One of the biggest advantages a diesel would bring to the Jeep Wrangler is fuel economy. The Pentastar brought an improvement in fuel consumption over the 3.8 OHV, but make no mistake, the Wrangler is still far from a fuel-miser. We observed a combined average of 15 mpg in mixed driving, well below the EPA figures of 17 city, 20 highway. We attribute that partially to the Wrangler's barn-door aerodynamics, with what's likely one of the most vertical windshields in the industry.
Depending on your lifestyle and neighborhood, the Wrangler might be your perfect vehicle. But if you live in an area where car break-ins are common, we'd strongly recommend the hard-top option. The Sunrider soft top can be easily unzipped from the exterior, practically inviting prying hands to explore its content. The Wrangler does offer a locking center-console storage bin, and accessory locking storage boxes are available through Mopar, but plan on removing anything of value if you park it for any period of time.
On-road handling and manners are nothing spectacular, and unsurprisingly, the Willys always had a floaty, disconnected feeling on pavement, vaguely responding to steering inputs. Its indifference to on-road performance is reflected in a thoroughly mediocre 0.63 g performance on the skidpad. A 60-0 braking distance of 132 feet is respectable, but not spectacular. Once you get off the beaten, paved path, and the trail gets rugged, the Wrangler feels unstoppable. Whether you're talking sand, dirt, mud, or rocks, the Wrangler relishes rough terrain and enthusiastically digs in and pulls through. If most of your recreational activities include off-roading, the Wrangler is undoubtedly one of the top choices.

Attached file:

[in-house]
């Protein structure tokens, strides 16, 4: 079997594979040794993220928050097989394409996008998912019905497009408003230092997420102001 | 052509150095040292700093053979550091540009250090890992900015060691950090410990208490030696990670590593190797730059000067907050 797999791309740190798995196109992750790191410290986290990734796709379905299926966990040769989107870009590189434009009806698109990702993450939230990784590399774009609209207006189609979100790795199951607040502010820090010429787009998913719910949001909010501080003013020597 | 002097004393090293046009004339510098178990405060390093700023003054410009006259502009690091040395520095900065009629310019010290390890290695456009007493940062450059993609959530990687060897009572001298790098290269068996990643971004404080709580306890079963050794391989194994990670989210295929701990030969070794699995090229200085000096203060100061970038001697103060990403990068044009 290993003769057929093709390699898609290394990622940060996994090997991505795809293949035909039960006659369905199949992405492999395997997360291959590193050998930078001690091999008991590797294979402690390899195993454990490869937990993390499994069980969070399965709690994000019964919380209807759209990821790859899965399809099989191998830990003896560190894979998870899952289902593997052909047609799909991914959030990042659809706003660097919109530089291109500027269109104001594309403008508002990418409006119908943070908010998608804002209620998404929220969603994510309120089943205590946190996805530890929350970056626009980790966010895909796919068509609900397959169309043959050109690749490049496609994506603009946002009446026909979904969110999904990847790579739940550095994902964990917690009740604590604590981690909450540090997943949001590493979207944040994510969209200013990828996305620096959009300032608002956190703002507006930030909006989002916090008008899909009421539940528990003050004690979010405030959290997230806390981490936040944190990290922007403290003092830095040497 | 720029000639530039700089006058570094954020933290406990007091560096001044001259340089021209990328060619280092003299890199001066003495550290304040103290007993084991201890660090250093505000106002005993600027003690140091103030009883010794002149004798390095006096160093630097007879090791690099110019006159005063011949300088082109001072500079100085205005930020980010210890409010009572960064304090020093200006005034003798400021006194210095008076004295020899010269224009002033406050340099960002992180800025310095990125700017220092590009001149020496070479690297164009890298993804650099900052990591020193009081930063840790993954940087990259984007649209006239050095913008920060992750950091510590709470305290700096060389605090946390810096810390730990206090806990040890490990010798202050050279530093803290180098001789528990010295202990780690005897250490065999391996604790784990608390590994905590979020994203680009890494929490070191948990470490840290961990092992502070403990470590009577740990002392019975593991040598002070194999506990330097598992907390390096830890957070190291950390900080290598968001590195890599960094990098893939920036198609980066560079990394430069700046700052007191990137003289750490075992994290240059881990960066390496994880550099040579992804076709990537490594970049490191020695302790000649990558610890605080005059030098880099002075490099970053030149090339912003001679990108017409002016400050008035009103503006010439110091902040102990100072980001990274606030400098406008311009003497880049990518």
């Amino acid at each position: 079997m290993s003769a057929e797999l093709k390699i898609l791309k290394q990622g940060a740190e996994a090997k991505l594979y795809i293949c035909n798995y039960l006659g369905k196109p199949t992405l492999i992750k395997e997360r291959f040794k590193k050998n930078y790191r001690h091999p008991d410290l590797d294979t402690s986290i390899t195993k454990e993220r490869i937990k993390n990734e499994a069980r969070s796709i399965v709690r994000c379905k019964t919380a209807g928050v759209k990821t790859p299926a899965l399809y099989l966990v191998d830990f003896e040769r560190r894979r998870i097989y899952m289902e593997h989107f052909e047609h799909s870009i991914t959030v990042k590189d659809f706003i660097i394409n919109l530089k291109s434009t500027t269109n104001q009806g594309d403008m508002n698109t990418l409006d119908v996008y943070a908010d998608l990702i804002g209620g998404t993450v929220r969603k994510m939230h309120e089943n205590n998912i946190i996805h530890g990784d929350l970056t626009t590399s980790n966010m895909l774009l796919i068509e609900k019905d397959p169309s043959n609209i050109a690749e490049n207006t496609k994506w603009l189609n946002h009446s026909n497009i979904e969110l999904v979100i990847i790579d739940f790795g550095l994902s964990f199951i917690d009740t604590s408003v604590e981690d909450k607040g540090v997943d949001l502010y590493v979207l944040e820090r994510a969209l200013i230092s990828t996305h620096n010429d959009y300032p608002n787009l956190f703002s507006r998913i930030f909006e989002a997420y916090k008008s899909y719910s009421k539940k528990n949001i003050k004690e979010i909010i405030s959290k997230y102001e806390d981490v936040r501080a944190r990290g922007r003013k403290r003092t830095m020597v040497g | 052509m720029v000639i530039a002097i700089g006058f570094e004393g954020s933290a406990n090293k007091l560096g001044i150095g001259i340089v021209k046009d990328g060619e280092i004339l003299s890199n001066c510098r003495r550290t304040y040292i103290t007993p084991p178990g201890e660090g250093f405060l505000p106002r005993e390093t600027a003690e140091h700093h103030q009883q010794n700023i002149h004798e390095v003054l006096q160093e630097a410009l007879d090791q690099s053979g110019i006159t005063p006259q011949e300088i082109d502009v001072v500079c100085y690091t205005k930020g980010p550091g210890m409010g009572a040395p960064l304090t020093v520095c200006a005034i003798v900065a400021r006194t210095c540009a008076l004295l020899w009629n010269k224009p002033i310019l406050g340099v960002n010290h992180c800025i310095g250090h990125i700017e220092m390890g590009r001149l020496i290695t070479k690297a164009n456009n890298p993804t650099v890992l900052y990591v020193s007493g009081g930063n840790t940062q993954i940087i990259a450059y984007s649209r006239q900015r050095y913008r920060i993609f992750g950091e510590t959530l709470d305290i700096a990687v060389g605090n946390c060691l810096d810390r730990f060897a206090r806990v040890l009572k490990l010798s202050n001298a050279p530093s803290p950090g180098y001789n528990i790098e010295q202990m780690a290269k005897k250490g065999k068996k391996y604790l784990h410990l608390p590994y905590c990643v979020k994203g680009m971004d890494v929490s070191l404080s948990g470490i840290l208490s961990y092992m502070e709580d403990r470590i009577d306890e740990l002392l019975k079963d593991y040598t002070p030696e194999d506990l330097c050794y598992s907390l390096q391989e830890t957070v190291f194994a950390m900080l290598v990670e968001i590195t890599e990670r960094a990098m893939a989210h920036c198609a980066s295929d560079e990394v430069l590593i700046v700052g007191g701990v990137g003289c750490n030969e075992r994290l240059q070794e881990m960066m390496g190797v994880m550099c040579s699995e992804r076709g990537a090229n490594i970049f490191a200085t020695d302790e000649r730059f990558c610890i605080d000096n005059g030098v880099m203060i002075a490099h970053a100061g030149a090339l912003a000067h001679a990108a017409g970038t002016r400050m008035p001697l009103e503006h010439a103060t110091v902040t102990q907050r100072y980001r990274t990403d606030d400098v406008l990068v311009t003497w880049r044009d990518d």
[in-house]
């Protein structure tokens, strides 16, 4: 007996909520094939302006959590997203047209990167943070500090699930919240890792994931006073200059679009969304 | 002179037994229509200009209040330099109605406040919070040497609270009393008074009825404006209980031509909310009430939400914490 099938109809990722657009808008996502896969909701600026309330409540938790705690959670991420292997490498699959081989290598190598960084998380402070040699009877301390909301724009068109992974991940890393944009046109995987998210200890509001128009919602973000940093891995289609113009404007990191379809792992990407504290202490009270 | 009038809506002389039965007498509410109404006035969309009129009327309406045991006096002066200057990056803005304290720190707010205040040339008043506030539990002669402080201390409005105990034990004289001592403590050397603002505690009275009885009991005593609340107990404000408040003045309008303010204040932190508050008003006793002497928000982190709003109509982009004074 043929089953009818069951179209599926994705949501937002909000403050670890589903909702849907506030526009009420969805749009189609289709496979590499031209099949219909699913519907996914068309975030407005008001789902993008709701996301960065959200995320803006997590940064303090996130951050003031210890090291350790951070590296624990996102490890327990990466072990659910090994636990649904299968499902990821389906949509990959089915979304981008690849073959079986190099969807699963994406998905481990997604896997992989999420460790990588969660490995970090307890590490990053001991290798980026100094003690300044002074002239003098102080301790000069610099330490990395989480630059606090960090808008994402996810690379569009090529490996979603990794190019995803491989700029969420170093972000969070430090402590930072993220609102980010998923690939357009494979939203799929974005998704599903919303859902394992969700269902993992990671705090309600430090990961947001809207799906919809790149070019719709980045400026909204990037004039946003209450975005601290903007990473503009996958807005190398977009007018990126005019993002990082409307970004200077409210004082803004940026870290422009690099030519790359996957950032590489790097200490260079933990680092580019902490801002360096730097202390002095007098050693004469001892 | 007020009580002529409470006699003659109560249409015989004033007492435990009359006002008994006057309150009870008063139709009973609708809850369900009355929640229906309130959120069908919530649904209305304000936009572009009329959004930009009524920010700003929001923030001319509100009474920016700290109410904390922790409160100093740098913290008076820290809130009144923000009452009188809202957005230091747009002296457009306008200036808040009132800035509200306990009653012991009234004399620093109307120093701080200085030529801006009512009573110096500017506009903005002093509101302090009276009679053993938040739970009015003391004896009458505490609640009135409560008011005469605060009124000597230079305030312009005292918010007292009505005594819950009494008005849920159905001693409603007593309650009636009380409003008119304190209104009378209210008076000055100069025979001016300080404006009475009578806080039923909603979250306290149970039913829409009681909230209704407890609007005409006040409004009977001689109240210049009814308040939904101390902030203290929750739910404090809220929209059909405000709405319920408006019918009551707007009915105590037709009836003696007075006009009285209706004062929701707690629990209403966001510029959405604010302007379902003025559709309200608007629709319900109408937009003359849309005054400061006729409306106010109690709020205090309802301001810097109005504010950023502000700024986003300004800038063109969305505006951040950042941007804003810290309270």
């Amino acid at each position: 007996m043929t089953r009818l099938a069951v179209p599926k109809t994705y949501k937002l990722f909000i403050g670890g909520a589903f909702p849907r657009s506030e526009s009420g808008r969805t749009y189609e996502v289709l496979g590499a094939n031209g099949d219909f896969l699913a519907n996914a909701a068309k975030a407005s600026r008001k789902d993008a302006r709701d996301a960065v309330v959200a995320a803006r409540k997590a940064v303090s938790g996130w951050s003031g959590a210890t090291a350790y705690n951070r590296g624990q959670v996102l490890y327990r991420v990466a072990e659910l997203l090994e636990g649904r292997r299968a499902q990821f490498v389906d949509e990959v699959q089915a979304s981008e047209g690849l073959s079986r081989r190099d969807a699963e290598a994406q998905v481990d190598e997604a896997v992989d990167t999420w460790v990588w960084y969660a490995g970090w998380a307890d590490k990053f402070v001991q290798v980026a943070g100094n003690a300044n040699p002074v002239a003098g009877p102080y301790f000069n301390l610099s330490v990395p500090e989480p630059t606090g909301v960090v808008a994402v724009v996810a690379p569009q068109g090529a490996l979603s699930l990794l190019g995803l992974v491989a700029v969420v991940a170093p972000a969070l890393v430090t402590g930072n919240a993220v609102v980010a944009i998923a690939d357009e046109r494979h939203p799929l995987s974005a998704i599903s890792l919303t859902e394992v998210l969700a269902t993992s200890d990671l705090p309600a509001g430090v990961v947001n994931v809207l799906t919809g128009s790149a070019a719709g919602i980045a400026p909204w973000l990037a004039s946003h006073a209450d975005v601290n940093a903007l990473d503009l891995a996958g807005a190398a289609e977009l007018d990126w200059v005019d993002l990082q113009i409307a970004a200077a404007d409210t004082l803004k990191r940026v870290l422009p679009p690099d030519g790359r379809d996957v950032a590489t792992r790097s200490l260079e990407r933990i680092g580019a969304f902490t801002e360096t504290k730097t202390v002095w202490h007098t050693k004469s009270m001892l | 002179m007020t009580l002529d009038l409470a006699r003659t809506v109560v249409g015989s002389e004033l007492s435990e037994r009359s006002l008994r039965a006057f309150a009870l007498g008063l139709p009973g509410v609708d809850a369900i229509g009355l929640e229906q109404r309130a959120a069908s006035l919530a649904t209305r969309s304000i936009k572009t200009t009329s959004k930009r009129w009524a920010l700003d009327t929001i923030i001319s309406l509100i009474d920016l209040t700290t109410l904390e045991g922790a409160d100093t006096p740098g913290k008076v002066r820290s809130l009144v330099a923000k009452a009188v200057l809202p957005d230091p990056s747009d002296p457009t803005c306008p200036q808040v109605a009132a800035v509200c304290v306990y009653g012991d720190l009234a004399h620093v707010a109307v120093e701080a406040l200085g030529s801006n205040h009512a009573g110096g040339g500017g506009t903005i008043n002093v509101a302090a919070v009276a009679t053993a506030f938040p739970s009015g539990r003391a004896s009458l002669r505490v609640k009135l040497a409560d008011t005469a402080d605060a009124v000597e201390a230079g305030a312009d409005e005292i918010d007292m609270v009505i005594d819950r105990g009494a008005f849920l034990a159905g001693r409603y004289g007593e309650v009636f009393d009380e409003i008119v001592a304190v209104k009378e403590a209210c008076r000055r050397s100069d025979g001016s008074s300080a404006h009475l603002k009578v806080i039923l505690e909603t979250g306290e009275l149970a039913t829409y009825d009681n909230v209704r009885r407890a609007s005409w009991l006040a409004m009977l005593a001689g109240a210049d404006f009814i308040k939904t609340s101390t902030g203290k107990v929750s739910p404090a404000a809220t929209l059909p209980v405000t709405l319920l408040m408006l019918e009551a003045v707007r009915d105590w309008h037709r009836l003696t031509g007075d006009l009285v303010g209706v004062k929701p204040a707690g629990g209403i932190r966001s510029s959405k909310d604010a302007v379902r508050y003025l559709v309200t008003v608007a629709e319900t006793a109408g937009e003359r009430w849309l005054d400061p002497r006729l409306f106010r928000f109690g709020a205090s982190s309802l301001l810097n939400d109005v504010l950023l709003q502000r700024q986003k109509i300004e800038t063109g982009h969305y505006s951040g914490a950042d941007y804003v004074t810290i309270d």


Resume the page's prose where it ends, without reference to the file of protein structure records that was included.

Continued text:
Our vehicle's as-tested sticker of $34,880 seems reasonable for the baked-in capability and reasonable equipment level. But if you just want a basic Wrangler Unlimited Sport 4x4, you're looking at $27,190. The Wrangler, in Willys Wheeler, or any guise, for that matter, remains what it is, and what it always has been: The most basic, authentic, purpose-built off-roader you can buy new. If that singular focus appeals to you or meets your needs, then the Wrangler is unquestionably one of the best choices. But, if off-roading is just an occasional pursuit that punctuates a quotidian routine of long commutes, outside parking and family shuttling, there are better choices available, including from within the Jeep family.
Although more expensive, the Grand Cherokee does a much better job of balancing everyday on-road practicality with recreational off-road capability, and even the new Cherokee has proven to be surprisingly capable off-road while being fully competitive as an economical daily driver. But if you want the original, utilitarian, no-nonsense sport-utility experience, there's no better example on sale today than the Wrangler.
2014 Jeep Wrangler Unlimited Willys Wheeler
|PRICE AS TESTED||$34,880|
|VEHICLE LAYOUT||Front-engine, 4WD, 5-pass, 4-door SUV|
|ENGINE||3.6L/285-hp/260-lb-ft DOHC 24-valve V-6|
|CURB WEIGHT (F/R DIST)||4401 lbs (52/48%)|
|LENGTH x WIDTH x HEIGHT||173.4 x 73.7 x 70.9 in|
|0-60 MPH||7.8 sec|
|QUARTER MILE||16.1 sec @ 83.6 mph|
|BRAKING, 60-0 MPH||132 ft|
|LATERAL ACCELERATION||0.63 g (avg)|
|EPA CITY/HWY/COMB FUEL ECON||17/20/18 mpg|
|ENERGY CONS, CITY/HWY||198/169 kW-hrs/100 miles|
|CO2 EMISSIONS||1.06 lb/mile|